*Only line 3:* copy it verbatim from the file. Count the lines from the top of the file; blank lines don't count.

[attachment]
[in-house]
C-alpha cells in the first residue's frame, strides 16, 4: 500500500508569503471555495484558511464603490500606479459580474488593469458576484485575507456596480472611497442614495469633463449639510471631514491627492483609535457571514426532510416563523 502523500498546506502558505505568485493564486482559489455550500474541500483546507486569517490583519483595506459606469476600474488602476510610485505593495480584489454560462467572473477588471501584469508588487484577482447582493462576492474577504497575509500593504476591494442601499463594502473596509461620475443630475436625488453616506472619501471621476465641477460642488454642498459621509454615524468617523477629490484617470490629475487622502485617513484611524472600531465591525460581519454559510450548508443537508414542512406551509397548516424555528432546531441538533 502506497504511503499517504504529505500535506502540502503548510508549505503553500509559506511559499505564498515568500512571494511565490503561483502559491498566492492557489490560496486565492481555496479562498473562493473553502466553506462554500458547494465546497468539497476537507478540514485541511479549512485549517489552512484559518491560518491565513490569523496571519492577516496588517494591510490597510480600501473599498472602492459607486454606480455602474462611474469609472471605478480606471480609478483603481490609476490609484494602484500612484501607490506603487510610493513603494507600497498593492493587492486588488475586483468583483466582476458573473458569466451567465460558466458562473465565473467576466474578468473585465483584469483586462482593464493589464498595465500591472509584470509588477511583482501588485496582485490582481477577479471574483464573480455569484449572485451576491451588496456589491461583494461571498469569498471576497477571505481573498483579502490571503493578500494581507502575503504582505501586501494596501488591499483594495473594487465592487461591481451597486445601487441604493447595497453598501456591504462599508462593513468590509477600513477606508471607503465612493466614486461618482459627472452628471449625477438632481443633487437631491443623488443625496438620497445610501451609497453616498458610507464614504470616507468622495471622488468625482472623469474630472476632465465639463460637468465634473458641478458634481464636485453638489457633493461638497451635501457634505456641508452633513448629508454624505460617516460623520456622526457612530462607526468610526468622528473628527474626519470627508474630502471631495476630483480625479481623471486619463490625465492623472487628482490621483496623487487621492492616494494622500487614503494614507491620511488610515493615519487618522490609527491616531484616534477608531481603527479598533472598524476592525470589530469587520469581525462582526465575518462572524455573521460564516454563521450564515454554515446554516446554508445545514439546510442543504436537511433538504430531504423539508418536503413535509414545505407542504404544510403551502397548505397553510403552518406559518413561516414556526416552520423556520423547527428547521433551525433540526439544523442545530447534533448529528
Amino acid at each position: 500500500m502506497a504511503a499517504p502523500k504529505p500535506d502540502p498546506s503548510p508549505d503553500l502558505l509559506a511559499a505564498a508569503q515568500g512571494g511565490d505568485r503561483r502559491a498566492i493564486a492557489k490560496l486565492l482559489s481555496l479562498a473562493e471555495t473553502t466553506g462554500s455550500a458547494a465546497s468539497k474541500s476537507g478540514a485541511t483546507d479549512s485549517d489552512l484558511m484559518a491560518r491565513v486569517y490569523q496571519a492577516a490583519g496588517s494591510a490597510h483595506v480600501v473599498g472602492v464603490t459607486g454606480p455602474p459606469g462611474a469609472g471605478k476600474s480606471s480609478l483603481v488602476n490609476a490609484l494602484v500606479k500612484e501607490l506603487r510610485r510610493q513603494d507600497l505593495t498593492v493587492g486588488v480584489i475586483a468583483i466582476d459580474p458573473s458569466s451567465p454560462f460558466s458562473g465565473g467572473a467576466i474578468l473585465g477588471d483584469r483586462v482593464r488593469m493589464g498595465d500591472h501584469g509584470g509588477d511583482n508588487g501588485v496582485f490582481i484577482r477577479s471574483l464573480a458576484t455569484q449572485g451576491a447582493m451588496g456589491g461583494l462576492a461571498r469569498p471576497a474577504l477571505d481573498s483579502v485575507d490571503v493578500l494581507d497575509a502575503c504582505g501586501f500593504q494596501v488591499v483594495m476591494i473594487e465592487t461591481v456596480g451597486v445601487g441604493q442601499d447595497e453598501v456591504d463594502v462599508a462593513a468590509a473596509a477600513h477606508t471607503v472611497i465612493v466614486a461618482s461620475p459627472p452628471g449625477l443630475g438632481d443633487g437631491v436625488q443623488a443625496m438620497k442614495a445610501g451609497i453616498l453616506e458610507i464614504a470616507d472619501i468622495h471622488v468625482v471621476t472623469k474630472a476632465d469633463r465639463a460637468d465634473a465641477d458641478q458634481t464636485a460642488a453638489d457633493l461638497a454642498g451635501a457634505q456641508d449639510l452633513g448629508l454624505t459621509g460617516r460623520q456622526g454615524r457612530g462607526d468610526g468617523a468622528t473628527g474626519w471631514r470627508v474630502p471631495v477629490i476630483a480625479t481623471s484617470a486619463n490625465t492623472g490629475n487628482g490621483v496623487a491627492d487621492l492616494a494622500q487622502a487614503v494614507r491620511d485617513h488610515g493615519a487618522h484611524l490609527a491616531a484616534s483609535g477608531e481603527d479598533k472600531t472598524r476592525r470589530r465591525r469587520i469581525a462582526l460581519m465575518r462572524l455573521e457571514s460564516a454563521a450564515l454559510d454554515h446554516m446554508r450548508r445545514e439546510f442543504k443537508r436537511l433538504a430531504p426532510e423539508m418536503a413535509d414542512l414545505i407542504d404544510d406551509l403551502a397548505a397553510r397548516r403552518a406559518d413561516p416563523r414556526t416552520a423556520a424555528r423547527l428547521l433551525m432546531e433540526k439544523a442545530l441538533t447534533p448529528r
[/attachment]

Amino acid at each position: 500500500m502506497a504511503a499517504p502523500k504529505p500535506d502540502p498546506s503548510p508549505d503553500l502558505l509559506a511559499a505564498a508569503q515568500g512571494g511565490d505568485r503561483r502559491a498566492i493564486a492557489k490560496l486565492l482559489s481555496l479562498a473562493e471555495t473553502t466553506g462554500s455550500a458547494a465546497s468539497k474541500s476537507g478540514a485541511t483546507d479549512s485549517d489552512l484558511m484559518a491560518r491565513v486569517y490569523q496571519a492577516a490583519g496588517s494591510a490597510h483595506v480600501v473599498g472602492v464603490t459607486g454606480p455602474p459606469g462611474a469609472g471605478k476600474s480606471s480609478l483603481v488602476n490609476a490609484l494602484v500606479k500612484e501607490l506603487r510610485r510610493q513603494d507600497l505593495t498593492v493587492g486588488v480584489i475586483a468583483i466582476d459580474p458573473s458569466s451567465p454560462f460558466s458562473g465565473g467572473a467576466i474578468l473585465g477588471d483584469r483586462v482593464r488593469m493589464g498595465d500591472h501584469g509584470g509588477d511583482n508588487g501588485v496582485f490582481i484577482r477577479s471574483l464573480a458576484t455569484q449572485g451576491a447582493m451588496g456589491g461583494l462576492a461571498r469569498p471576497a474577504l477571505d481573498s483579502v485575507d490571503v493578500l494581507d497575509a502575503c504582505g501586501f500593504q494596501v488591499v483594495m476591494i473594487e465592487t461591481v456596480g451597486v445601487g441604493q442601499d447595497e453598501v456591504d463594502v462599508a462593513a468590509a473596509a477600513h477606508t471607503v472611497i465612493v466614486a461618482s461620475p459627472p452628471g449625477l443630475g438632481d443633487g437631491v436625488q443623488a443625496m438620497k442614495a445610501g451609497i453616498l453616506e458610507i464614504a470616507d472619501i468622495h471622488v468625482v471621476t472623469k474630472a476632465d469633463r465639463a460637468d465634473a465641477d458641478q458634481t464636485a460642488a453638489d457633493l461638497a454642498g451635501a457634505q456641508d449639510l452633513g448629508l454624505t459621509g460617516r460623520q456622526g454615524r457612530g462607526d468610526g468617523a468622528t473628527g474626519w471631514r470627508v474630502p471631495v477629490i476630483a480625479t481623471s484617470a486619463n490625465t492623472g490629475n487628482g490621483v496623487a491627492d487621492l492616494a494622500q487622502a487614503v494614507r491620511d485617513h488610515g493615519a487618522h484611524l490609527a491616531a484616534s483609535g477608531e481603527d479598533k472600531t472598524r476592525r470589530r465591525r469587520i469581525a462582526l460581519m465575518r462572524l455573521e457571514s460564516a454563521a450564515l454559510d454554515h446554516m446554508r450548508r445545514e439546510f442543504k443537508r436537511l433538504a430531504p426532510e423539508m418536503a413535509d414542512l414545505i407542504d404544510d406551509l403551502a397548505a397553510r397548516r403552518a406559518d413561516p416563523r414556526t416552520a423556520a424555528r423547527l428547521l433551525m432546531e433540526k439544523a442545530l441538533t447534533p448529528r